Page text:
As the month slips by, I feel completely ensconced in Paris. And yet, when an invitation arrives from my good friend, Dolores, to spend a few days in the Loire Valley, without hesitation, I say “Oui, absolument!”
Dolores, along with her son, Kraig and his girlfriend Mia, were in Paris visiting some friends. On a particularly beautiful day, we meet at the Gare de Châtelet – Les Halles (not without a bit of confusion) to catch the RER B to CDG to pick up a car for our trip to the country.
We head first to the beautiful town of Fontainebleau for lunch and to meet up with other friends for our weekend getaway.
Driving through the famous Fontainebleau forest, I notice how clean it is. No fallen trees or other detritus littering the forest floor. And while the woods are fairly dense … you can’t see to the farm land beyond … the trees are not yet in full foliage and the sun bounces off the bright green of the new Springtime leaves creating an echo that transcends time. It’s like driving through history, the soft rustling and dancing sunlight hypnotic.
It’s Easter weekend, and with our last minute decision, we are able only to find a hotel in Saint-Martin-de-la-Place, a small town to the west of Saumur nestled on the right bank of the Loire. The hotel, Domaine de la Blairie, is quiet and lush with Spring flowers. The wisteria is in full bloom, yellow and purple pansies stand out against the backdrop of the white stone buildings surrounding the courtyard. A lovely park area is in the back where we sit with a bottle of local wine to watch the sunset strip away the day.
A day in Saumur
The historic town of Saumur, located a short distance from Saint-Martin-de-la-Place, is on the left bank of the Loire River in the Loire Valley Wine Region.
As we drive across the bridge, we see its very famous Château on a hill overlooking the city. As we continue toward the city center, we pass the École Nationale d’Équitation (National School of Horsemanship) and see that a horse show is in progress. We find a parking spot and walk through a narrow passageway to the square.
As anticipated, a very busy local “le marché” is in progress. The market has stalls of all types bursting with produce, overloaded with cheese, meat stations selling freshly-made country pâté and other fresh and cooked products, fish mongers, pastry and bread vendors, as well as clothing and other items. Olives and tools sit side-by-side, with cut flowers and plants adding a bit of color.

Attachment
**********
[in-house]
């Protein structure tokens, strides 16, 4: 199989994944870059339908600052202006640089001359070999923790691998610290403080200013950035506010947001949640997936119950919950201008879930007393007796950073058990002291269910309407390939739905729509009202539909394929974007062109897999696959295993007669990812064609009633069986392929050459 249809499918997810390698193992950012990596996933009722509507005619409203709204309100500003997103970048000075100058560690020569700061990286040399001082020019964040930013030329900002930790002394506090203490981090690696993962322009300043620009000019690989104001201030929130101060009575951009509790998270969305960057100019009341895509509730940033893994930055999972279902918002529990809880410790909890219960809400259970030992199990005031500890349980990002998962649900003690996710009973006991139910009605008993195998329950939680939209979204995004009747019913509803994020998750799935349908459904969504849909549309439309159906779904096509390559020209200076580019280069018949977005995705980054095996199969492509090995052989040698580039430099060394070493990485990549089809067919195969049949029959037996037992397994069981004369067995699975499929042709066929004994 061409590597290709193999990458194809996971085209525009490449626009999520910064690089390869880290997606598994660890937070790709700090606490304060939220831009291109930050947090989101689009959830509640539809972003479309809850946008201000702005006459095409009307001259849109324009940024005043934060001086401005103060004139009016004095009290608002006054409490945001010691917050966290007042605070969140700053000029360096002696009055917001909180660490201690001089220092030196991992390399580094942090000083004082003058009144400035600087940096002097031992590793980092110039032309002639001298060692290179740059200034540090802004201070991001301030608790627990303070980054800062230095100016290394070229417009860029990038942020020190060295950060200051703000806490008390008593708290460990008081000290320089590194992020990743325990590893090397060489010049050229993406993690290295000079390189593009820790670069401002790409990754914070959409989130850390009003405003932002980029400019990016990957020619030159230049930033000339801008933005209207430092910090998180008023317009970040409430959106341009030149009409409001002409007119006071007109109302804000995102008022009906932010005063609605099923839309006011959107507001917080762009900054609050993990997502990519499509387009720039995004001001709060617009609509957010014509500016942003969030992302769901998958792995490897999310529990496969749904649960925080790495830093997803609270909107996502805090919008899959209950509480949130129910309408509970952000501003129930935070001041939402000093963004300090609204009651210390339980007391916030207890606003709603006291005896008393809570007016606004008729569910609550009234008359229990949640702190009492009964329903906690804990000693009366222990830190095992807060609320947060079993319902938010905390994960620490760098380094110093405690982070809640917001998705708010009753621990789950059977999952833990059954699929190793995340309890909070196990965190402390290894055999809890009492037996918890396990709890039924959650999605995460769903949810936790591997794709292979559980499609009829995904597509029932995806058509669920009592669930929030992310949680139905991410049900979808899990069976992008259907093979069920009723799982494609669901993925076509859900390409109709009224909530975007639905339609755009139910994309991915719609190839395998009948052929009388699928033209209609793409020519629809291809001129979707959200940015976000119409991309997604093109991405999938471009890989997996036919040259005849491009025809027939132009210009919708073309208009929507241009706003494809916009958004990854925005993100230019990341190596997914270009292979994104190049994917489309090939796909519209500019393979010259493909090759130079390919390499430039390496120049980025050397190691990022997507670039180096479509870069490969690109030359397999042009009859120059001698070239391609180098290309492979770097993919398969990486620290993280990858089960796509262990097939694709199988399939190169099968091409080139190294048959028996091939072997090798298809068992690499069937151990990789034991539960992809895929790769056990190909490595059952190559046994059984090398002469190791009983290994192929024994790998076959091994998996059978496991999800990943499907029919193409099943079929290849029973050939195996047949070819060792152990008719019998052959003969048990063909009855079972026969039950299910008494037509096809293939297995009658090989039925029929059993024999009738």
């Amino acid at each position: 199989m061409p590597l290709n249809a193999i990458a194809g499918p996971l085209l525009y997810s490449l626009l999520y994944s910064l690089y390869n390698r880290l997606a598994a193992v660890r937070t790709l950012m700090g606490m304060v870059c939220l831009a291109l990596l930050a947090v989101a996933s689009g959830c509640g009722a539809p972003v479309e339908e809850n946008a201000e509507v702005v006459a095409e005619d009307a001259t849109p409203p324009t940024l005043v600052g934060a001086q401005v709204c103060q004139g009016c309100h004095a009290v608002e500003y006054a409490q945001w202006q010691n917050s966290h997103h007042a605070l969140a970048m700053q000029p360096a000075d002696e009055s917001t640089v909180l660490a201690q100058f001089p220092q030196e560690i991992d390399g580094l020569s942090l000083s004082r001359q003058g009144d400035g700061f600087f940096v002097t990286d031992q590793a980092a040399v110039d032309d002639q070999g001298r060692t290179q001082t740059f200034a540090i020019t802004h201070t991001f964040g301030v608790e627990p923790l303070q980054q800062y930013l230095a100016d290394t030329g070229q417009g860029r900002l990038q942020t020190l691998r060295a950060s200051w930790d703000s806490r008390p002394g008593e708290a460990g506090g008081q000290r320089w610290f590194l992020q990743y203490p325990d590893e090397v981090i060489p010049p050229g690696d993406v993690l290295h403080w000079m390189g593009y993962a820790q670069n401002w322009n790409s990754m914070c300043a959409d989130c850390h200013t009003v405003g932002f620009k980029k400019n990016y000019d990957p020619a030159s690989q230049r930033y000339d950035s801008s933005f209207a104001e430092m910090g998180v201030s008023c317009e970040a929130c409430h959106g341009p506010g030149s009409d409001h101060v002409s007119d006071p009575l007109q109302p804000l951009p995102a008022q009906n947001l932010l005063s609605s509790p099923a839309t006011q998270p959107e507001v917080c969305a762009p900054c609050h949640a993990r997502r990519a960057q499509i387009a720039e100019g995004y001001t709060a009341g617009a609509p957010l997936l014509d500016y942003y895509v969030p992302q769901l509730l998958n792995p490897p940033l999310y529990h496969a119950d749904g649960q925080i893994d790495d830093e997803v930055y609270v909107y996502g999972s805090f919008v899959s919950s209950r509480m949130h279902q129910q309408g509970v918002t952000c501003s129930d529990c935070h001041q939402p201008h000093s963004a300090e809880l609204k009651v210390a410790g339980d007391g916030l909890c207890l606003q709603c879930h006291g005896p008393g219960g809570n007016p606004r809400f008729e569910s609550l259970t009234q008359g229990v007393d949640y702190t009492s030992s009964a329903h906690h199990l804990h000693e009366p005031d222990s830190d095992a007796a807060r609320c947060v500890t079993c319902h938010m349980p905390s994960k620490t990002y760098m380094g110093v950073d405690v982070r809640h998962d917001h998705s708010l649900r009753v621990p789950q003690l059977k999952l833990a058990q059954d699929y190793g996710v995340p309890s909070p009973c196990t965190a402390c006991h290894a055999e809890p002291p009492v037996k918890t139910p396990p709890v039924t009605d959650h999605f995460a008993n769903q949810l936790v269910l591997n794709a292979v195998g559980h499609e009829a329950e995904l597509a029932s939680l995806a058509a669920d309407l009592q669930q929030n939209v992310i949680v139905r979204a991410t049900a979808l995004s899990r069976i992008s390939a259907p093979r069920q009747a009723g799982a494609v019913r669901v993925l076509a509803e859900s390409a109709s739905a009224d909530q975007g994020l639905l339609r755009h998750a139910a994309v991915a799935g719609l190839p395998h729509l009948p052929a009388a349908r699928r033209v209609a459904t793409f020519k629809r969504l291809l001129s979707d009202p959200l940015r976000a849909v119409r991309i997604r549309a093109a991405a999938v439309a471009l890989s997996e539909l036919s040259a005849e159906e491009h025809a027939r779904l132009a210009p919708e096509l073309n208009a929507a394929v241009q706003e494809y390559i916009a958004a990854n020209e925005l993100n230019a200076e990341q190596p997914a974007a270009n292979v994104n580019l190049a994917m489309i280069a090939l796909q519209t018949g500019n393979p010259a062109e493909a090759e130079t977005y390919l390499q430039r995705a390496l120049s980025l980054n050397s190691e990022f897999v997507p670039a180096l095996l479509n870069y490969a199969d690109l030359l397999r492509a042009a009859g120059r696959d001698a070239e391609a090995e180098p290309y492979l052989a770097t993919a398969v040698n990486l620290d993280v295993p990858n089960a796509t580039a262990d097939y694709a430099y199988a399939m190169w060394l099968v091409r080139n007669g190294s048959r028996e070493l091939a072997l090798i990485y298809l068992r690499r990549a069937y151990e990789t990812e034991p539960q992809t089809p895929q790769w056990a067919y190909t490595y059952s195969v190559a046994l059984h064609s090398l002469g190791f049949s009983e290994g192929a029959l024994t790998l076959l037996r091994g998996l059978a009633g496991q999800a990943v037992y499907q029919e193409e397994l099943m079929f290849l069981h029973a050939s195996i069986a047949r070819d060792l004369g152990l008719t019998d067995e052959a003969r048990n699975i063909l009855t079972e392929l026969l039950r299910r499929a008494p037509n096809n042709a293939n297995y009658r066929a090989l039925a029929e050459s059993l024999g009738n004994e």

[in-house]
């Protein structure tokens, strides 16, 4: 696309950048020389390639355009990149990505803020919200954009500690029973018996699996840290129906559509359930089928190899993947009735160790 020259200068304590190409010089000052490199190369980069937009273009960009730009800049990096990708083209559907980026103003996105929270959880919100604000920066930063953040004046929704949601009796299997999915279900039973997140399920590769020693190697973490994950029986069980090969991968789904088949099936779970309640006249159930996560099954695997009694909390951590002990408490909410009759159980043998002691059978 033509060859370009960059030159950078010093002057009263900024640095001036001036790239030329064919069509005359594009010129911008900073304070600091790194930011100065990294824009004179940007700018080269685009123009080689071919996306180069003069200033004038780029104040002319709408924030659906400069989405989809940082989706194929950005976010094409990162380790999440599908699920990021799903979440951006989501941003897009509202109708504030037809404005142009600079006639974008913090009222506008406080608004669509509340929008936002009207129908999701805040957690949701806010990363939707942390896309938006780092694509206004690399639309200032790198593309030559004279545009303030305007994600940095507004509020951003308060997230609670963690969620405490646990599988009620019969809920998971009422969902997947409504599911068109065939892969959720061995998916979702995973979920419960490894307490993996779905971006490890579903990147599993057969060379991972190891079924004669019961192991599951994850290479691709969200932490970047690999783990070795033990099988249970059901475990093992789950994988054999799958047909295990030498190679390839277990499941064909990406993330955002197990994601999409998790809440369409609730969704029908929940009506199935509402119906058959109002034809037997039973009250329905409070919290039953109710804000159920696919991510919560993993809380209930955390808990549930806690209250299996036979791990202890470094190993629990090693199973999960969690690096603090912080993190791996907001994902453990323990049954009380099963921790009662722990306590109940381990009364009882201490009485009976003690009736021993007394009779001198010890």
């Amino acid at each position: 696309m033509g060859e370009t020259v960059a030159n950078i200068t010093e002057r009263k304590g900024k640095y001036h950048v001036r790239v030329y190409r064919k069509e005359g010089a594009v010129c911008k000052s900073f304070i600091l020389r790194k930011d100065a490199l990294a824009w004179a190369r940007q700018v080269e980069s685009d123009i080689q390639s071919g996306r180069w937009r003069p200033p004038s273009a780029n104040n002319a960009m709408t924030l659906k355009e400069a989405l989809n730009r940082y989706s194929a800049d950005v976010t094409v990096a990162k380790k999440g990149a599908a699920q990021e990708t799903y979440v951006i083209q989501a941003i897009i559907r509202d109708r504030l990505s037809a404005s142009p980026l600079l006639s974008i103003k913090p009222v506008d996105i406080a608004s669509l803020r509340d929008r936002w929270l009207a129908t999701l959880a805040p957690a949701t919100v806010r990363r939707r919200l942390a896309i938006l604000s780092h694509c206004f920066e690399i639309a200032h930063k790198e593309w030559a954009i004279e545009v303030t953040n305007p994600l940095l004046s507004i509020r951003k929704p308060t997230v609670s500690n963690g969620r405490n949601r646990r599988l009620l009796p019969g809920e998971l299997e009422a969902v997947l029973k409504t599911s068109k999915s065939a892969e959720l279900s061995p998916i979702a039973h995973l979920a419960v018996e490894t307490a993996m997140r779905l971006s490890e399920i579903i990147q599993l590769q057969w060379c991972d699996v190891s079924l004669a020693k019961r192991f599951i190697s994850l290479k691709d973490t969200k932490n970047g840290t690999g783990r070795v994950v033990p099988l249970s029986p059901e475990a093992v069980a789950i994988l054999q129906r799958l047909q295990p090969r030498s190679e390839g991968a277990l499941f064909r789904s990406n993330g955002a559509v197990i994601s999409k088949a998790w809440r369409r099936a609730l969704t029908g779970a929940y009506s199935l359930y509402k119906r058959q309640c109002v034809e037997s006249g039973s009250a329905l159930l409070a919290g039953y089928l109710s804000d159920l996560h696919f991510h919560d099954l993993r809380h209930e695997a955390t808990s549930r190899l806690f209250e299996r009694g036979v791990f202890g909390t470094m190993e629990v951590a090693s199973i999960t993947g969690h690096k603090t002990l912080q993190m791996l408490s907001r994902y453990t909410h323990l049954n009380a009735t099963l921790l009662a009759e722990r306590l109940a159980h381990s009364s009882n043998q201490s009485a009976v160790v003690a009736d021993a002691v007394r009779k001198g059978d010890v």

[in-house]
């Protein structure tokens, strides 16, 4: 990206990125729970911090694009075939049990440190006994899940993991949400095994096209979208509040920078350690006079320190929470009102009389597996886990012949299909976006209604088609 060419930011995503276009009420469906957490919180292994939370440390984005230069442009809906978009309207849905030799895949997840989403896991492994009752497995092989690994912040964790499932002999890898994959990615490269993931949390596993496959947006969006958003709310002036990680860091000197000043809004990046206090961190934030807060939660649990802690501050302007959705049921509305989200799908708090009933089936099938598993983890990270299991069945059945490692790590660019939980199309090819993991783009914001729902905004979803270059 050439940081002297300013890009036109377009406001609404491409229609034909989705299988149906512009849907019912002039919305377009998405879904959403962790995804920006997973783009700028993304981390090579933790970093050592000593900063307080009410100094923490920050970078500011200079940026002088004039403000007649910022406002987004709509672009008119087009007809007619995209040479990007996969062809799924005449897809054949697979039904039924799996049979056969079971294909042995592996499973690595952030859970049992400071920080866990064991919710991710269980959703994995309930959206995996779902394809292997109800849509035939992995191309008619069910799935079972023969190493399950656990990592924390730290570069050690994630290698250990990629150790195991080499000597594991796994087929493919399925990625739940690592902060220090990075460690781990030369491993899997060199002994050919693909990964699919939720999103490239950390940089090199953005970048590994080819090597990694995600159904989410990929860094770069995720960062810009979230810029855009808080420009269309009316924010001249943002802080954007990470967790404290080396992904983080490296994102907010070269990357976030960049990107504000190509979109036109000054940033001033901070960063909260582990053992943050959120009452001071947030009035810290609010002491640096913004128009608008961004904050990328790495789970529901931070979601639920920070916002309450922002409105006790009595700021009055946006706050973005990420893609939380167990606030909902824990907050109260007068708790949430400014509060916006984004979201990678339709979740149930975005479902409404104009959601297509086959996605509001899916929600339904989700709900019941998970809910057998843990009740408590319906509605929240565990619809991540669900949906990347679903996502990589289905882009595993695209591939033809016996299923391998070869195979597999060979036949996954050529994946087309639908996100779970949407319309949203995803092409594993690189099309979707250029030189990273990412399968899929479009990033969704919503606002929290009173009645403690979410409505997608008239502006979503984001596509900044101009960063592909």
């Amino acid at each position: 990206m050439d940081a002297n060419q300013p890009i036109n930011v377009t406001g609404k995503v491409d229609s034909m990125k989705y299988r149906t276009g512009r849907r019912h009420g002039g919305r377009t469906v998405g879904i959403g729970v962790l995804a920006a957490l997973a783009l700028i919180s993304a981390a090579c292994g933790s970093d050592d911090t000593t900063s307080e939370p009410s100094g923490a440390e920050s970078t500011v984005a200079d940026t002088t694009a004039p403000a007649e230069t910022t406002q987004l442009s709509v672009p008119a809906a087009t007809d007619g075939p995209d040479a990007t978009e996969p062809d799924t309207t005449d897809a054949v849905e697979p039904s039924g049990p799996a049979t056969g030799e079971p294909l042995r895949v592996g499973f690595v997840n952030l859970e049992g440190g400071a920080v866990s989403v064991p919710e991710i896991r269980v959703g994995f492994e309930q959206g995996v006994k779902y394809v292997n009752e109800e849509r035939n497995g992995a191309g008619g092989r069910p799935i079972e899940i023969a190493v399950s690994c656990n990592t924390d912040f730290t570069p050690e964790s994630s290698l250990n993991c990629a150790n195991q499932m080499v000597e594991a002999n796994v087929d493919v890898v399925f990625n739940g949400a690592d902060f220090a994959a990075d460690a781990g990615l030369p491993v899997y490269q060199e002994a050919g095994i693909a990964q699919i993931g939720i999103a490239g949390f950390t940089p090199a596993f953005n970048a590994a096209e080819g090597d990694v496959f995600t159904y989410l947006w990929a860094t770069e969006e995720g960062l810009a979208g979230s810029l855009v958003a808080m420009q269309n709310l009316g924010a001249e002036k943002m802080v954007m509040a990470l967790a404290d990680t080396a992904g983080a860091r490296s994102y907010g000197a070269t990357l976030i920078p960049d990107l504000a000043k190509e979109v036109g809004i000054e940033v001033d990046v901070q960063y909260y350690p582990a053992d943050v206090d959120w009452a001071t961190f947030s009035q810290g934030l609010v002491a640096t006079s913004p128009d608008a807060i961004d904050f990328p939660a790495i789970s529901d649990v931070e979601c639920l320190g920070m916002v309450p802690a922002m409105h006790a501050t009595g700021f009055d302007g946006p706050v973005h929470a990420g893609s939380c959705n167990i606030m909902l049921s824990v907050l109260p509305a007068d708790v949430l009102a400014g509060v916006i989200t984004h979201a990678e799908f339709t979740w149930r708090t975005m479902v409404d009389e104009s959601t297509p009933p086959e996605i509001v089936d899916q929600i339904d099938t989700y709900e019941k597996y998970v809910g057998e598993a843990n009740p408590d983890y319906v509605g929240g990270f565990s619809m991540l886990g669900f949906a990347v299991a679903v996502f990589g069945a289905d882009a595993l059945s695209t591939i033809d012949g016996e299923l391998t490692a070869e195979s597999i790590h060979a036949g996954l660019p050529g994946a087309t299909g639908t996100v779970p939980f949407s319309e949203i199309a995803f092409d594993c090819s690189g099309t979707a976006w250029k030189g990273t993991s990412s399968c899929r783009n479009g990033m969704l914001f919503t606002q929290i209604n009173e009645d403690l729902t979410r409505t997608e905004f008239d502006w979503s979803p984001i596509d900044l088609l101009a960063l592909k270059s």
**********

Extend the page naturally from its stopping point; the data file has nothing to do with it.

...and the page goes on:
Many of the stalls loaded with fruit and vegetables are marked Bio meaning organic. The produce is colorful and very fresh. Mia and Kraig have reserved bicycles (free from the hotel) for a ride along the river, and so they pick up a few items for a picnic.
After lunch at a little crêperie on the square, we decide to walk to a local Saumur winery.
Cave of Louis de Grenelle
Living beneath this city of cool white limestone for centuries lie many miles of caves. This underground ‘city’ of dark, damp, perfectly cool caves has moved through time as a living structure; first as home to mushrooms, and finally since 1859, expertly used to render the Grenelle wines.
Two and a half kilometers of these underground caves belong to the Cave of Louis de Grenelle, the last remaining family-owned property producing Saumur sparkling wines. The wine is fermented and aged in tanks and produced using the Méthode Champenoise. The wine is left to age in bottles in the caves for up to several years, depending on the varietal.
From our expert English speaking tour guide, we learn about the process for creating their wine. After the wine is aged, the bottles are gradually tipped and turned over a period of time (a month if by hand or two weeks if semi-automated). This process causes the yeast to move to the neck of the bottle, which is then dipped into a cooling vat effectively freezing the yeast onto the bottle cap. When the cap comes off, the yeast is also removed leaving a perfectly clear bottle of sparkling wine. Once corked, it’s ready for market.
This winery produces rich sparkling wine, using Chenin, Chardonnay and Cabernet Franc grapes. We find the wine from our subsequent tasting to be crisp and dry. While some bottles are sweeter, they are not overly sugary. With delicate flavors and overtones, they are quite delicious.
Château de Saumur
After our tour and tasting, we walk back through the quiet streets of Saumur, with its courtyards and ancient buildings.
We are heading toward the Château de Saumur, high on the hill looking proud and resolute in its beauty. As the clouds move across the sky, the white stone reflects the sun bringing with it a brilliance that seems to yearn for a past age where horses clamored across the wooden bridge above a mote replete with deep water.
The ancient and the new coalesce in the white city and you can feel the presence of the past as easily as you can see the signs of the present.